In making comparisons of the relationship of benefits to the annual cost charge, we will for the sake of illustration use the largest available amount as representing benefits obtained from the foregoing analysis, namely, $77,049.70: Net annual charges (table 27, p. 58).
$126, 420.00 Cedar Point proportion of benefits_
77, 049. 70
Excess of annual charge over benefits.--.
49, 370.30 The foregoing illustration clearly shows that the Cedar Point Dam is not economically" sound, and that the expenditure of $2,843,830 will according to the Army engineers' own estimates result in an excess of annual charges over annual benefits in the amount of approximately $50,000. The committee must bear in mind that this cost benefit ratio is based upon estimates of construction costs in 1944, and that the relationship would be still more unfavorable were present construction costs applied in order to obtain the annual charges.
It is felt, however, that the omission of the annual losses to the community from the loss in production resulting from flooding of the lands should be called to the attention of the committee. In 1946 the gross income from this area amounted to $166,977, and in 1947 it amounted to $243,670.99, or an average for the 2 years of $205,323. This annual loss of new wealth produced in the community is an item to be considered to the same extent as benefits. The one offsets the other. If this is done, and this average annual figure is added to the excess of annual charges over benefits we have the following: Excess of annual charges over benefits_.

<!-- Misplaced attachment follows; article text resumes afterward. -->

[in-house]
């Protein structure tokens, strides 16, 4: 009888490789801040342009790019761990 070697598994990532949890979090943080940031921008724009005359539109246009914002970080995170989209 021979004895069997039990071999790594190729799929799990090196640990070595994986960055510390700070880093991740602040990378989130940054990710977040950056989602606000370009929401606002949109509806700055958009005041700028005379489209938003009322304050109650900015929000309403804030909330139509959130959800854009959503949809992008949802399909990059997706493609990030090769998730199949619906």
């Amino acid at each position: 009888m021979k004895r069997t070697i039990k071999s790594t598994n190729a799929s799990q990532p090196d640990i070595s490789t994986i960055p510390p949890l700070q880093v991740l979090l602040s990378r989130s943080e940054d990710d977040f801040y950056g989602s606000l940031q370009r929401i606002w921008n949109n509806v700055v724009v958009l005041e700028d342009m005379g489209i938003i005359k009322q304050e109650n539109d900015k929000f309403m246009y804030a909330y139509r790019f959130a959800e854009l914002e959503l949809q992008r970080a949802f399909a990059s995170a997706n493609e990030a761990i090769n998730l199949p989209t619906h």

$49, 370.30 Average annual production loss.-.
205, 323. 00
254, 693, 30 This analysis shows conclusively the waste of public funds that would result from the expenditure of an amount in all probability at least 25 percent in excess of the $2,843,000 shown in table 27 at page 58, and that this would produce annual charges and a detriment to the community in excess of a quarter of a million dollars above any benefits that could possibly be obtained from construction of the dam.
We respectfully submit that the construction of the Cedar Point Dam should not be approved. Respectfully submitted.
Mrs. Cora Griffith, Mrs. Nellie Clothier, John Griffith, W. R. Sayre,